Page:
- Explain why the AFSPA must continue to exist.
Conclusion: Give a way forward showing AFSPA is not the only solution to address internal security issues.
In 1958, the Armed Forces (Special Powers) Bill (AFSPA) was enacted by Parliament and signed into law by the President in response to rising unrest in the North-Eastern States. It grants the military forces the authority to preserve public order in "disturbed places" by using force or opening fire if they believe a person is breaking the law. In the event of wrongdoing, the armed forces are immune from legal punishment.
Opposition to AFSPA-
- Colonial-era law: The AFSPA is sometimes linked to the Rowlatt Act of the British government because, similar to the Rowlatt Act, any suspected individual may be arrested only on the basis of reasonable suspicion.
- The AFSPA is in violation of the Universal Declaration of Human Rights, and the International Covenant on Civil and Political Rights. Khangjom Manorama case and consequent protests against Assam Rifles reflected this very well.
- The legislation has failed to curb terrorism and restore normality in troubled regions since the number of armed organizations has increased since its inception. Many hold it accountable for the escalating violence in regions where it is in effect.
- It is argued that states themselves should be competent to handle the situation. Rather than spending money on the military, it would be more democratic to upgrade state capabilities.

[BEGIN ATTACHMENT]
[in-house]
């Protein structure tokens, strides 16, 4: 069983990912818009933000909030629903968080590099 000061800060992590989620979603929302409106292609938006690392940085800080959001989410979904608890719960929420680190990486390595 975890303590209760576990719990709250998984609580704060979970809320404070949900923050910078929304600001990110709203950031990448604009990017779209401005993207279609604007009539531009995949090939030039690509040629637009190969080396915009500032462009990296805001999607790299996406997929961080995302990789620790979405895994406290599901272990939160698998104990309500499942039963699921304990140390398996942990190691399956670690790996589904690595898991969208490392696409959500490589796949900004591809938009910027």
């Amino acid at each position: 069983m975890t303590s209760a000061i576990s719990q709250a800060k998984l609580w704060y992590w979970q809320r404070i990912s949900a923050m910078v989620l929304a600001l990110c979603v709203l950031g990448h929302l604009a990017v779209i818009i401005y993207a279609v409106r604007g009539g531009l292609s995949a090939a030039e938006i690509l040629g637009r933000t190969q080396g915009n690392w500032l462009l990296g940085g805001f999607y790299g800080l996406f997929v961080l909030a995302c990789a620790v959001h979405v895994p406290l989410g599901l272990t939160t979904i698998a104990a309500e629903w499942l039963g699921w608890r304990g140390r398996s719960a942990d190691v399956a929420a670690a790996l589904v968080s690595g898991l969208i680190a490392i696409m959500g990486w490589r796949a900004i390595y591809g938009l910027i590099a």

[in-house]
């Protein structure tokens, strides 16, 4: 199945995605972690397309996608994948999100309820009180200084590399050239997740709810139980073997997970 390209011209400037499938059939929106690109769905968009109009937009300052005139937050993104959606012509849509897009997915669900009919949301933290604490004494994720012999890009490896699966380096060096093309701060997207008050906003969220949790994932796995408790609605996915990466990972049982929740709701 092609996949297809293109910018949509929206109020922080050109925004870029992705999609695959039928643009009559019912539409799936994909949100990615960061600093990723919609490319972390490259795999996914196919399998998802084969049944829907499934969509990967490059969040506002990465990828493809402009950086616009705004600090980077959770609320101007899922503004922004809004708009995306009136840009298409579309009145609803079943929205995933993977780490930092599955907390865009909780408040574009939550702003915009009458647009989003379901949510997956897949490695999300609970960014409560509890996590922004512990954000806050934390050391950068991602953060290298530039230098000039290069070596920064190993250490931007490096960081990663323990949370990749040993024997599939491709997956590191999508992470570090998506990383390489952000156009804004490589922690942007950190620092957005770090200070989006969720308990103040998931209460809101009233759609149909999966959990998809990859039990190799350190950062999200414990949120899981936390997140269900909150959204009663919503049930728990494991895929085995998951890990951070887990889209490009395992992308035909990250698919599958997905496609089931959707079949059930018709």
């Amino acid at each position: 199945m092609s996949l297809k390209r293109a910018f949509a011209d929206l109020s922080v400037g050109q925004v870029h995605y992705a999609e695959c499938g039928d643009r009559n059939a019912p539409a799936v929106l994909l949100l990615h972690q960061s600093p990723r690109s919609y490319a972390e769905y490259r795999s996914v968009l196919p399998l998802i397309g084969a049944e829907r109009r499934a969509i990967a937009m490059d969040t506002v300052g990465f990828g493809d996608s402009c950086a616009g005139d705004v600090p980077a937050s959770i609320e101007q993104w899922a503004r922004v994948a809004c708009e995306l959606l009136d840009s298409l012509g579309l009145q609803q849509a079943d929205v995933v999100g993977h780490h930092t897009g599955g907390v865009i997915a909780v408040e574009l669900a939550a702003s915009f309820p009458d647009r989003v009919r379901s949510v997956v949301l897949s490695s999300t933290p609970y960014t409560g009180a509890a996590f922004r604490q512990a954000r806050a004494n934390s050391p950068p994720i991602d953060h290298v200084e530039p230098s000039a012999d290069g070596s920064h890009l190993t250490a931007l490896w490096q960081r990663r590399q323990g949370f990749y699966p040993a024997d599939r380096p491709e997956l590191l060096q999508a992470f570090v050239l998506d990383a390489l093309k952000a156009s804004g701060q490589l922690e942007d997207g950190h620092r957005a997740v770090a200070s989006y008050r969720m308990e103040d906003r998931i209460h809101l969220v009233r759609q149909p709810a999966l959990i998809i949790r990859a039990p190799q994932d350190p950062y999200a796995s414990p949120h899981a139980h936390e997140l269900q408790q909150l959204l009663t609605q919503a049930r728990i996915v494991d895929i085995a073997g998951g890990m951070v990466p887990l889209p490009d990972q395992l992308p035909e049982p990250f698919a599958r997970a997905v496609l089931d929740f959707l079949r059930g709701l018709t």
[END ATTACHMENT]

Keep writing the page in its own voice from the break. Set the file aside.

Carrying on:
- The 2005 BP Jeevan Reddy Committee on the Northeast and the 2007 Veerappa Moily Report of the Second Administrative Reforms Commission both recommended that the Act be abolished.
- The Justice Verma Committee (2013) and the Justice Hegde Commission (2013) endorsed addressing the abuses done under the AFSPA and eliminating the security forces' effective impunity. The Hegde Commission (2013) said that all seven killings in the six incidents, it studied, in Manipur were the result of extrajudicial executions.
Need for the AFSPA:
- The Army believes that the AFSPA is extremely necessary to fight domestic insurgency and preserve the nation's frontiers.
- Protection of members of the armed forces - It is essential to empower members of the military forces whose lives are continuously threatened by rebels and extremists. Its absence would negatively affect morale.
- The Act and Army regulations offer necessary protections, as outlined below: - According to Section 5 of the Act, apprehended civilians must be delivered to the closest police station with the "least feasible delay" and a "report of the circumstances that led to the arrest."
- Effective Counterinsurgency: Strong legislation is required to combat insurgent groups inside the nation, especially in Kashmir and the northeastern area.
- The presence of proxy groups in troubled regions necessitates the use of extraordinary means to break this connection. As the armed services confront asymmetric warfare including raids, ambushes, mines, and explosives, extraordinary abilities are also required.